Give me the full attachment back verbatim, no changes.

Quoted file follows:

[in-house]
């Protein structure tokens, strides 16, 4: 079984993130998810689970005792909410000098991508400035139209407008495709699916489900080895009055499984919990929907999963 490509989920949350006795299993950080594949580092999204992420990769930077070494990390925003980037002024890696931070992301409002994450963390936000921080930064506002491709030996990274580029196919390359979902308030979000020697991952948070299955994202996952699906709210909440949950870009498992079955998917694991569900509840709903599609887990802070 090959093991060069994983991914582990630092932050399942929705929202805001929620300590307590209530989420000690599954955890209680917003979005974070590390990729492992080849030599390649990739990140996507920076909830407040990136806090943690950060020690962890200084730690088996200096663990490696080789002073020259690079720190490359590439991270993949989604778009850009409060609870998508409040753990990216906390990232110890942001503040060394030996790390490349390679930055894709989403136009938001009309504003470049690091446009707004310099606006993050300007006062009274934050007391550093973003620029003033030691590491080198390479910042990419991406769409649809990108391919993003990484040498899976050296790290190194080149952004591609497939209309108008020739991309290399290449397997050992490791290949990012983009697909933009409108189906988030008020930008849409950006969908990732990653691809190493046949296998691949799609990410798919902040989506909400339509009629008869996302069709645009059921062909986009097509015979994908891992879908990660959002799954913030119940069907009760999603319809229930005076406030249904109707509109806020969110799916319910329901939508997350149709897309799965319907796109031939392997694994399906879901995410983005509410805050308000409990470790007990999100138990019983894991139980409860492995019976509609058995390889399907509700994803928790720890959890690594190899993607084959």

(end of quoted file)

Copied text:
[in-house]
């Protein structure tokens, strides 16, 4: 079984993130998810689970005792909410000098991508400035139209407008495709699916489900080895009055499984919990929907999963 490509989920949350006795299993950080594949580092999204992420990769930077070494990390925003980037002024890696931070992301409002994450963390936000921080930064506002491709030996990274580029196919390359979902308030979000020697991952948070299955994202996952699906709210909440949950870009498992079955998917694991569900509840709903599609887990802070 090959093991060069994983991914582990630092932050399942929705929202805001929620300590307590209530989420000690599954955890209680917003979005974070590390990729492992080849030599390649990739990140996507920076909830407040990136806090943690950060020690962890200084730690088996200096663990490696080789002073020259690079720190490359590439991270993949989604778009850009409060609870998508409040753990990216906390990232110890942001503040060394030996790390490349390679930055894709989403136009938001009309504003470049690091446009707004310099606006993050300007006062009274934050007391550093973003620029003033030691590491080198390479910042990419991406769409649809990108391919993003990484040498899976050296790290190194080149952004591609497939209309108008020739991309290399290449397997050992490791290949990012983009697909933009409108189906988030008020930008849409950006969908990732990653691809190493046949296998691949799609990410798919902040989506909400339509009629008869996302069709645009059921062909986009097509015979994908891992879908990660959002799954913030119940069907009760999603319809229930005076406030249904109707509109806020969110799916319910329901939508997350149709897309799965319907796109031939392997694994399906879901995410983005509410805050308000409990470790007990999100138990019983894991139980409860492995019976509609058995390889399907509700994803928790720890959890690594190899993607084959």